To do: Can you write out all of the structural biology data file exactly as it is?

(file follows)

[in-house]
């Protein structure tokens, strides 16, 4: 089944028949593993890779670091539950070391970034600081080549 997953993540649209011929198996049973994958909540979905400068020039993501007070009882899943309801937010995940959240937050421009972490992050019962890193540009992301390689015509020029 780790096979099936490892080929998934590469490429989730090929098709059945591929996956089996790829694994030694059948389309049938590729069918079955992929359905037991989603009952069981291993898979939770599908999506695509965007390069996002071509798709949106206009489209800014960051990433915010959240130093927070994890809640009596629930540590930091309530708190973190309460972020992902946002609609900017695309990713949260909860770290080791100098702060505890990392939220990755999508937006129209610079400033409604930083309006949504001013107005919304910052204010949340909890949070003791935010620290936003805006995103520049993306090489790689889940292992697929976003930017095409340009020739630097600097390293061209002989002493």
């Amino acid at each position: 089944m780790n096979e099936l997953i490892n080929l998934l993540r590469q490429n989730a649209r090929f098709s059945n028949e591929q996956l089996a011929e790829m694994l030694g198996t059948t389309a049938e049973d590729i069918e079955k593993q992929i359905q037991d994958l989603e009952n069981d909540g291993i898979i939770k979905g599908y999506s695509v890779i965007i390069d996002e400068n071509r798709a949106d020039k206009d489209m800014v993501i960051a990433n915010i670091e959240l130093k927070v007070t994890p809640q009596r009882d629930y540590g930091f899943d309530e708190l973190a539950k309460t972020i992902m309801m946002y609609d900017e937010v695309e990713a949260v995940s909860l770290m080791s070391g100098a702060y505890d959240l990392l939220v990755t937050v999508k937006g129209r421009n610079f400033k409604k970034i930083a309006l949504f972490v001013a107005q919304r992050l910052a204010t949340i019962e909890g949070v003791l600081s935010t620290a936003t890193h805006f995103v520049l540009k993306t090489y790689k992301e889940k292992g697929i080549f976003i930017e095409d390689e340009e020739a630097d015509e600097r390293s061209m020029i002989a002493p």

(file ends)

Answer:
[in-house]
């Protein structure tokens, strides 16, 4: 089944028949593993890779670091539950070391970034600081080549 997953993540649209011929198996049973994958909540979905400068020039993501007070009882899943309801937010995940959240937050421009972490992050019962890193540009992301390689015509020029 780790096979099936490892080929998934590469490429989730090929098709059945591929996956089996790829694994030694059948389309049938590729069918079955992929359905037991989603009952069981291993898979939770599908999506695509965007390069996002071509798709949106206009489209800014960051990433915010959240130093927070994890809640009596629930540590930091309530708190973190309460972020992902946002609609900017695309990713949260909860770290080791100098702060505890990392939220990755999508937006129209610079400033409604930083309006949504001013107005919304910052204010949340909890949070003791935010620290936003805006995103520049993306090489790689889940292992697929976003930017095409340009020739630097600097390293061209002989002493």
């Amino acid at each position: 089944m780790n096979e099936l997953i490892n080929l998934l993540r590469q490429n989730a649209r090929f098709s059945n028949e591929q996956l089996a011929e790829m694994l030694g198996t059948t389309a049938e049973d590729i069918e079955k593993q992929i359905q037991d994958l989603e009952n069981d909540g291993i898979i939770k979905g599908y999506s695509v890779i965007i390069d996002e400068n071509r798709a949106d020039k206009d489209m800014v993501i960051a990433n915010i670091e959240l130093k927070v007070t994890p809640q009596r009882d629930y540590g930091f899943d309530e708190l973190a539950k309460t972020i992902m309801m946002y609609d900017e937010v695309e990713a949260v995940s909860l770290m080791s070391g100098a702060y505890d959240l990392l939220v990755t937050v999508k937006g129209r421009n610079f400033k409604k970034i930083a309006l949504f972490v001013a107005q919304r992050l910052a204010t949340i019962e909890g949070v003791l600081s935010t620290a936003t890193h805006f995103v520049l540009k993306t090489y790689k992301e889940k292992g697929i080549f976003i930017e095409d390689e340009e020739a630097d015509e600097r390293s061209m020029i002989a002493p």